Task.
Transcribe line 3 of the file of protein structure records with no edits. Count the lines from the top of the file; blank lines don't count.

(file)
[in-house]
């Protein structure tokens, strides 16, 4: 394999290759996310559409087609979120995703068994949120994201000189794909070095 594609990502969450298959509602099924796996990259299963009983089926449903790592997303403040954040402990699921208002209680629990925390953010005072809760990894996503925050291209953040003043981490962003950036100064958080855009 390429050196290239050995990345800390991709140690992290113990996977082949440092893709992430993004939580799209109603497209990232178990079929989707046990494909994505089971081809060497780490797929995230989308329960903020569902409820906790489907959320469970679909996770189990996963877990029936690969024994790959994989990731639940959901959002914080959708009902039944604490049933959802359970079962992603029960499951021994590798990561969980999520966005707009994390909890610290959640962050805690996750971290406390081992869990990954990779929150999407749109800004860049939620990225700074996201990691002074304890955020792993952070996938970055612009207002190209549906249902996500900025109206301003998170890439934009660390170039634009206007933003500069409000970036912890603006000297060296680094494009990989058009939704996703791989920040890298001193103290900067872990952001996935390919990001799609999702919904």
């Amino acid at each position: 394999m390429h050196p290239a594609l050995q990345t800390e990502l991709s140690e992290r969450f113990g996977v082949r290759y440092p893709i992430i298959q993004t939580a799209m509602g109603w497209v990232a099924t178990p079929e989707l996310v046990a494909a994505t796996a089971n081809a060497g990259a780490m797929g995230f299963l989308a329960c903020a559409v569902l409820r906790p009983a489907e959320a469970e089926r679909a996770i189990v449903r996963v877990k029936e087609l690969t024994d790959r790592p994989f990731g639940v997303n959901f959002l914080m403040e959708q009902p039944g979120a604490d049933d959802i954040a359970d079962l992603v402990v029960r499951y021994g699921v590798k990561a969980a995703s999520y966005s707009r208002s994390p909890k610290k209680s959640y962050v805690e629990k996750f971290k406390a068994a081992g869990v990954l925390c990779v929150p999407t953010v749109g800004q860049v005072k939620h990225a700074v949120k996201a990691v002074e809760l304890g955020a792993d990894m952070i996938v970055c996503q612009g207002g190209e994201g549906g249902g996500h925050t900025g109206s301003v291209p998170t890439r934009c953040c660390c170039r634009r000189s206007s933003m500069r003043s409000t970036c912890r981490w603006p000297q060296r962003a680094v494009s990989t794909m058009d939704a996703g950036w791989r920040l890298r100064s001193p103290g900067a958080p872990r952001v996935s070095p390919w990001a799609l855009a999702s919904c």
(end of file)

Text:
């Amino acid at each position: 394999m390429h050196p290239a594609l050995q990345t800390e990502l991709s140690e992290r969450f113990g996977v082949r290759y440092p893709i992430i298959q993004t939580a799209m509602g109603w497209v990232a099924t178990p079929e989707l996310v046990a494909a994505t796996a089971n081809a060497g990259a780490m797929g995230f299963l989308a329960c903020a559409v569902l409820r906790p009983a489907e959320a469970e089926r679909a996770i189990v449903r996963v877990k029936e087609l690969t024994d790959r790592p994989f990731g639940v997303n959901f959002l914080m403040e959708q009902p039944g979120a604490d049933d959802i954040a359970d079962l992603v402990v029960r499951y021994g699921v590798k990561a969980a995703s999520y966005s707009r208002s994390p909890k610290k209680s959640y962050v805690e629990k996750f971290k406390a068994a081992g869990v990954l925390c990779v929150p999407t953010v749109g800004q860049v005072k939620h990225a700074v949120k996201a990691v002074e809760l304890g955020a792993d990894m952070i996938v970055c996503q612009g207002g190209e994201g549906g249902g996500h925050t900025g109206s301003v291209p998170t890439r934009c953040c660390c170039r634009r000189s206007s933003m500069r003043s409000t970036c912890r981490w603006p000297q060296r962003a680094v494009s990989t794909m058009d939704a996703g950036w791989r920040l890298r100064s001193p103290g900067a958080p872990r952001v996935s070095p390919w990001a799609l855009a999702s919904c």